I set off, and just up the road, I had to content with a Road Train overtaking me. He decided to stick to the lane as there were double white lines, and this meant that it pushed me over the white line. It was pretty hairy having three trailers pass within a foot of my head, but luckily nothing came of it. Generally the Truck Drivers are really good, but you only tend to remember the ones that have done things like this.

Our Morning Tea stop was at about 45km, so it wasn't too far away. We were getting a bit of two lane roadway at times, usually in the form of Overtaking Lanes. It was a welcome relief from the two way road that we had generally been having. I passed one of the ways into Litchfield National Park, which is somewhere I intend to visit during my stay in Darwin. I was really enjoying the ride on the bike, and I wasn't in any particular hurry. The wind was pushing us all along, so despite us leaving about 30 minutes late, it was highly likely that we would end up finishing the day early. I passed Rob, and I mentioned how much I respected him on this ride. He has probably had hardest time on this ride, he came in not knowing what to expect, on a flat bar bike, and he just kept plodding away every day on the bike. He had to take some trips in the bus, but he has done so much riding that it is really impressive.

I pressed on, and I was starting to get a bit worried about our Morning Tea stop, I couldn't remember if Phil and Sue were ahead or behind me, so I was a bit worried that I might miss the stop. I saw some riders coming up behind me, and it was Pat, Alex, George and John. I jumped on the back, and it wasn't much further until we reached our stop.

Chris was there ahead of us, having left very early to get there ahead of us, and he was going to try and stay with us to Darwin. We had a police escort once we got fairly close to the City Centre, but he obviously felt that it would be nice to have some company. On the last section, Pat had managed to break the Sub Lever off his right hand shifter, this meant that he could change up gears on the back, but not back down. Very similar to what happened to me last year on the Rock Ride. The bigger problem that he has, is that he will need to get it fixed while in Darwin, or it is going to make his trip to Broome a much harder experience that he was originally planning on. Having seen the profile maps for the Broome Ride, there is going to be some days when low gears are a necessity.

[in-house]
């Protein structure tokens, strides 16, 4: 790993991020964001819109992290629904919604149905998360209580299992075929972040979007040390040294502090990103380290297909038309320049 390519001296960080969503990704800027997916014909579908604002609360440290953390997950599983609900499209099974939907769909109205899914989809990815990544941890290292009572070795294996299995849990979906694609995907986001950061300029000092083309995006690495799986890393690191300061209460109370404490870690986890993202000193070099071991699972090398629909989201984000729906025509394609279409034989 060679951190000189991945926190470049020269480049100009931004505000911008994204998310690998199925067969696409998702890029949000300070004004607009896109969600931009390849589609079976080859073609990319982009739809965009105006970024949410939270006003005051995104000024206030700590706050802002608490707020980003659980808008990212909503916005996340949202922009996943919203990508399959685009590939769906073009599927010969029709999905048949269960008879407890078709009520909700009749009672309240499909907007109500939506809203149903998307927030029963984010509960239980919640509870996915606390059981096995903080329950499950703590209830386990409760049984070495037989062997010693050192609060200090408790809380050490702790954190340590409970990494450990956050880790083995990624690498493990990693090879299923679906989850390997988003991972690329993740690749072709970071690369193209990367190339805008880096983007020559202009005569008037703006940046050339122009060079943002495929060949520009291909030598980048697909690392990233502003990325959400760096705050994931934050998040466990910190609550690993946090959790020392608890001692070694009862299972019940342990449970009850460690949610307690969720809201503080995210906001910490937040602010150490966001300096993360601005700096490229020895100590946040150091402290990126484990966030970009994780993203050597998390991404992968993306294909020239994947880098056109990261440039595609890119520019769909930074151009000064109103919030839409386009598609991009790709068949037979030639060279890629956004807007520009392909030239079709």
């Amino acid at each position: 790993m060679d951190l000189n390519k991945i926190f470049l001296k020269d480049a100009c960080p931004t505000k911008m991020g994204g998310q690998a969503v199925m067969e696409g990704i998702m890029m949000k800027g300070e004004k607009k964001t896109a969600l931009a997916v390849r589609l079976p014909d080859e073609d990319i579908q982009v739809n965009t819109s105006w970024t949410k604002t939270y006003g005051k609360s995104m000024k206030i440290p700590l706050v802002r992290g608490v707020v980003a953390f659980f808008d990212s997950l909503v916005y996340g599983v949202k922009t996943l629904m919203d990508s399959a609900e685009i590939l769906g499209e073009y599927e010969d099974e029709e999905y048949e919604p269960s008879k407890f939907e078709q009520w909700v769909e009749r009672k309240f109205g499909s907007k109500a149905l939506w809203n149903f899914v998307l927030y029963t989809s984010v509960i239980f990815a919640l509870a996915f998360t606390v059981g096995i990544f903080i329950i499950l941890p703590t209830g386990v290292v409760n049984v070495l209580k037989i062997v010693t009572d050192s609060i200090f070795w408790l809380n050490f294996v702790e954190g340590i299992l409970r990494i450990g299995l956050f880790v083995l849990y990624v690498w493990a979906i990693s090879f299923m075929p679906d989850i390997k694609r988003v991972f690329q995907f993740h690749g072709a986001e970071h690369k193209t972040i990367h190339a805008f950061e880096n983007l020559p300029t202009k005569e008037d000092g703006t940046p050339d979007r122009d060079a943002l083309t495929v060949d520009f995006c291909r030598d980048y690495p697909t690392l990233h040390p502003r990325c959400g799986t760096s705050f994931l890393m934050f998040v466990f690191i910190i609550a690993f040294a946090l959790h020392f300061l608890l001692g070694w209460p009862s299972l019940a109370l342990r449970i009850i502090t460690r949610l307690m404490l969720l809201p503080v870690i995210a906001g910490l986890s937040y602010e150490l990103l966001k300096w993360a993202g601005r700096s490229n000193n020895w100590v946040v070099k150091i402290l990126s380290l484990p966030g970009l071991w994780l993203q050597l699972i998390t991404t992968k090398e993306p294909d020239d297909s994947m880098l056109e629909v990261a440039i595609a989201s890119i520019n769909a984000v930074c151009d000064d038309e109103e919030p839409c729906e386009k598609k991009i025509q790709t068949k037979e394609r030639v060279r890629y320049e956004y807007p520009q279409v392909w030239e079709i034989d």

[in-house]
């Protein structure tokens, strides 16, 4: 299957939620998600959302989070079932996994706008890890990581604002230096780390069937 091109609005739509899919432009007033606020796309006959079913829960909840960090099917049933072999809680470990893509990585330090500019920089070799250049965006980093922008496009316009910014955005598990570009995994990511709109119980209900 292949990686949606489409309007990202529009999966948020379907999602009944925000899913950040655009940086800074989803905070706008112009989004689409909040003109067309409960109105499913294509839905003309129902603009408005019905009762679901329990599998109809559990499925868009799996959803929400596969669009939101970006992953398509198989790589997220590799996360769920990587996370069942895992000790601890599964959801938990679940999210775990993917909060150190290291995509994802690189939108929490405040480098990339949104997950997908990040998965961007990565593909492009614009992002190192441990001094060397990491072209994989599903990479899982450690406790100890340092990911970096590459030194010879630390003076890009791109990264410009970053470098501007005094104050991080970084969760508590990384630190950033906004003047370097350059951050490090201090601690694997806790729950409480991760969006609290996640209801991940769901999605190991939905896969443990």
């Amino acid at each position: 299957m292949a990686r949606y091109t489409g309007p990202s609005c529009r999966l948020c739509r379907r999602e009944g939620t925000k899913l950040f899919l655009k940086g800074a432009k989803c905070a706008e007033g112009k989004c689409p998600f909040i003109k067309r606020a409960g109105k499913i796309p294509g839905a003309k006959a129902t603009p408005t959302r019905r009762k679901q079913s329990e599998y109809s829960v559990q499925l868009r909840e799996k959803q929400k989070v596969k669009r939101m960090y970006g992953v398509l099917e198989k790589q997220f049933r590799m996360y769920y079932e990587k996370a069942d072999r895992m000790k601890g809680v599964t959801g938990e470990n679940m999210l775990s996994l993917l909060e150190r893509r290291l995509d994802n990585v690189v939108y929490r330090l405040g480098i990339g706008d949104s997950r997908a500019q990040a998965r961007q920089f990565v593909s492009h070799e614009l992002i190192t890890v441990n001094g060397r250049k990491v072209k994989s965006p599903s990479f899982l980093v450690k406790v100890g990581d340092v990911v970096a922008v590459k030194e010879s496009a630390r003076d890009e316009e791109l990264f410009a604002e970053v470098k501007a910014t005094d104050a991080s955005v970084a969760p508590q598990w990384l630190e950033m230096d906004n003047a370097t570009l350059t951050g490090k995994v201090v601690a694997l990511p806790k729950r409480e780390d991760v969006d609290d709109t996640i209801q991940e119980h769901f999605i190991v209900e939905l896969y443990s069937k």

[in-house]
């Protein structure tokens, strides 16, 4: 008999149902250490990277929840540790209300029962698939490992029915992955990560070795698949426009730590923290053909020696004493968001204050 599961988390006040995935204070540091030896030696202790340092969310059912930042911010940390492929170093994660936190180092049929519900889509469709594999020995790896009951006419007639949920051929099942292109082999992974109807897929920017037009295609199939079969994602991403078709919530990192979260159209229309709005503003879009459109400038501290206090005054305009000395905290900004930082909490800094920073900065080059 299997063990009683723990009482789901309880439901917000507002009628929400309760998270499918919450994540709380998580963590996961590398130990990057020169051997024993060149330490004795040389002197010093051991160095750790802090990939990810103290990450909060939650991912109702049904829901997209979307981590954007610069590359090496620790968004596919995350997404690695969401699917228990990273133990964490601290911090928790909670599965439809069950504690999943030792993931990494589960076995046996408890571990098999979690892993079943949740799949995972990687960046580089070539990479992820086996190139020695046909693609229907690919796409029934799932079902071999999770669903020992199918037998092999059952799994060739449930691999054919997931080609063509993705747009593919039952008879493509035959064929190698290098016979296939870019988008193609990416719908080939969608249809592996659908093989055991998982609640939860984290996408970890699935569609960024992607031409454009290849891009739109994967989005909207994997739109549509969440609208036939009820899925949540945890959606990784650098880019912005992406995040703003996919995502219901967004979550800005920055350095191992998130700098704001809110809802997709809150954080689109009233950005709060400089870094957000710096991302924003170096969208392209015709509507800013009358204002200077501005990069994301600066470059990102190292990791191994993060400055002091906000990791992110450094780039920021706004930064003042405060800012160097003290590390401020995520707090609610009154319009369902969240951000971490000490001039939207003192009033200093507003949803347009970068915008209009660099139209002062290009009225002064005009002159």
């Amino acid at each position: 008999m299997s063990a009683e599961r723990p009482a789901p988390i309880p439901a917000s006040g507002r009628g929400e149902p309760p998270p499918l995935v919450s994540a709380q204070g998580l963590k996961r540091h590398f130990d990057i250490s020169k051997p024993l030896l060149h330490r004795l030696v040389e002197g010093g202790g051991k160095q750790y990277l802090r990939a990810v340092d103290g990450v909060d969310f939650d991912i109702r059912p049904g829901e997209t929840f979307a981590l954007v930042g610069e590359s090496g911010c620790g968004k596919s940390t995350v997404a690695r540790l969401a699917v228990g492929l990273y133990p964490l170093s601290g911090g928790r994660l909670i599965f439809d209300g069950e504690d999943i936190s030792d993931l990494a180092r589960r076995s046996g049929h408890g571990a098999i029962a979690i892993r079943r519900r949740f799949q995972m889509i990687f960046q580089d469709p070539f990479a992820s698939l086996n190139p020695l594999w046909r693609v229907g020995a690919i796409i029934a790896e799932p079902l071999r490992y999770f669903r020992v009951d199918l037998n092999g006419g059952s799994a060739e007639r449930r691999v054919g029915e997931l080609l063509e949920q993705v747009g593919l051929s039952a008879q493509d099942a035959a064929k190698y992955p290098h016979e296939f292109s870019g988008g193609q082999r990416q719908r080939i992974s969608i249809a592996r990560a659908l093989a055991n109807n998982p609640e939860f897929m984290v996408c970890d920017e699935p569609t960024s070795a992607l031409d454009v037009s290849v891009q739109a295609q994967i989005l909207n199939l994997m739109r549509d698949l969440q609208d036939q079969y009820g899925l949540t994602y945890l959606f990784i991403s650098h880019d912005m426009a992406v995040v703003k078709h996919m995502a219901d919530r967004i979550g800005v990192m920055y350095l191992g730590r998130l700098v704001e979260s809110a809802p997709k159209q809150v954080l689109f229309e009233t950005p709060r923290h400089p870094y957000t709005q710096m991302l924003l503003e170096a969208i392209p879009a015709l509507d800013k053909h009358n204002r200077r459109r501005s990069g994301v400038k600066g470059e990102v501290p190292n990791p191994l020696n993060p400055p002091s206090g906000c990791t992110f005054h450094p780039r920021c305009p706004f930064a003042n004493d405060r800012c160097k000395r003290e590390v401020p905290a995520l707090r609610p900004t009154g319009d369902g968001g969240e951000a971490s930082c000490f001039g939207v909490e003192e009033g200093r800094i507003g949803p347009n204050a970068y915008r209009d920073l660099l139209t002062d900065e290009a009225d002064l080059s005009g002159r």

We enjoyed our Morning Tea, and having already made up the 30 minutes, Phil was able to leave his Drill Sergeants Hat off, and we were able to take our time. When we left, I set off behind the tail enders, and set about chasing. I quickly realised that I had forgotten to fill up my water bottles. I had one full bottle, but it was 55km to our next stop, and I didn't think that it would be sufficient. I saw a service station ahead, and I quickly pulled in, but I didn't sight a tap quickly, so I pressed on. Dave (mechanic) had stopped ahead to take some pictures, so as I went past, I asked if he could fill my bottle, and threw it over to him. I got on the back of the lead group, and a bit up the road, Dave had pulled over to return my bottle. I tried to take it off him, but it just bounced out of my hand. Trying to get a 700ml water bottle to go from standing still to 35km/hr was harder than it looked. Dave picked up the bottle, and then set off after us. This time, we had an overtaking lane, so I slowed up, and went to the right hand side of his vehicle, and he was able to pass it out to me from the drivers side window. A much easier way of doing it.

The group I was in, soon started to splinter, and it was just John, George, Pat, Alex and I for a while. The road soon became a dual carriage way, and it was evidence that we were getting close to Darwin. The traffic had also started to increase, but the speed limit was still 100km/hr, so we weren't keen to try and take an entire lane. So we were left to fight for survival on the shoulder, which was a bit limited.

We pulled in at a Rest Stop/War Information point up ahead, and it had some large pictures of the planes that had helped defend Darwin from the Japanese bombing raids. There was a Curtis P-40 Kittyhawk, an early Spitfire, and a Spitfire Mk VIII. John and George pressed on, and Pat and I soon went as well. Pat said that Alex wanted to stay and read, but he soon came after us.

Alex picked up an Ear Infection a day or two ago, and it was affecting his hearing, and also his strength on the bike. We kept a good pace, and we noticed yet more evidence that we were nearing Darwin. The signs were starting to direct people off the Stuart Highway into the outskirts, and there were a lot more businesses around. The traffic was continuing to increase, and I was starting to wonder where it was all going from and to. We could see George and John in the distance, but we weren't making a huge effort to catch up to them. Pat demonstrated that it was possible for him to still change down gears on the back, but it was a real manual job. Not something you want to have to do a lot.